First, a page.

[No, sorry, you’re wrong. But I can’t be bothered to go through this all again. Its all available via RC if you care: for example -W]


  31. Also, the closing of ranks behind Mann and the failure to publicly voice the kind of private concerns expressed in Tom Wigley’s email doesn’t instill one with great confidence.

    Uh, the W&A paper is a public voicing that M&M’s narrow concern was correct but didn’t change the basic conclusions of the paper.

    Got it?

    A) it is strong evidence that the climate exhibits greater natural variability than is currently understood, and B) today’s warming could, at least in part, be attributable to such internal variability.

    Neither of these is true. It would simply tell us that the MWA was something that current evidence suggests it isn’t, i.e. a global, synchronous event. A) tells us why the denialsphere is so focused on the MWA, nothing more.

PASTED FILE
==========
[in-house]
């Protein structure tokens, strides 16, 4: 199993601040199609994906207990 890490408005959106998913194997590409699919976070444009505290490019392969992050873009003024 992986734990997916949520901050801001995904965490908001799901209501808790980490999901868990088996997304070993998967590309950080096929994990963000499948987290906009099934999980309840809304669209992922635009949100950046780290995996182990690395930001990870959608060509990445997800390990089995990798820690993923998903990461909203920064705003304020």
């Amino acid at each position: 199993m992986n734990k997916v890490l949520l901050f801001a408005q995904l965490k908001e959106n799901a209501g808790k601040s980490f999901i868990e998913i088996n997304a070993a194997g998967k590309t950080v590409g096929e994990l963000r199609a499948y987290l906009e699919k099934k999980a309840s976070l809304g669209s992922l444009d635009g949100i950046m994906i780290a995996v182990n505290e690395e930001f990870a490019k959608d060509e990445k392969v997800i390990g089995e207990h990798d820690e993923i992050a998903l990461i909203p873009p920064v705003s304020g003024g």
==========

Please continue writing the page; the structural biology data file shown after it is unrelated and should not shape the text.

B) no, it wouldn’t. It would tell us that some forcing we don’t have good measurements for (it being a long time ago and all that) was higher than thought. It might make us think that solar output reconstructions for the time period are off, for instance. But it wouldn’t tell us that attribution of current change is wrong.


  32. @Jonathan Baxter:
    Wow, you do babble a bit about my dubious vs sloppy, but completely neglect the issue with “preconceived”. Once again: the evidence was there that the MBH98 reconstruction was not nearly as bad as claimed by ‘certain individuals’. They thus tested the null hypothesis. Nothing “preconceived” there. In fact, “preconceived” even suggests data manipulation (either directly or by omission). Unless you can show anything fundamentally wrong with W&A, your handwaving dismissal of their results is outright laughable.


  33. What’s your point Hank? The first two hits are to this thread? Or are you just impressed by google’s speed of indexing (I certainly am).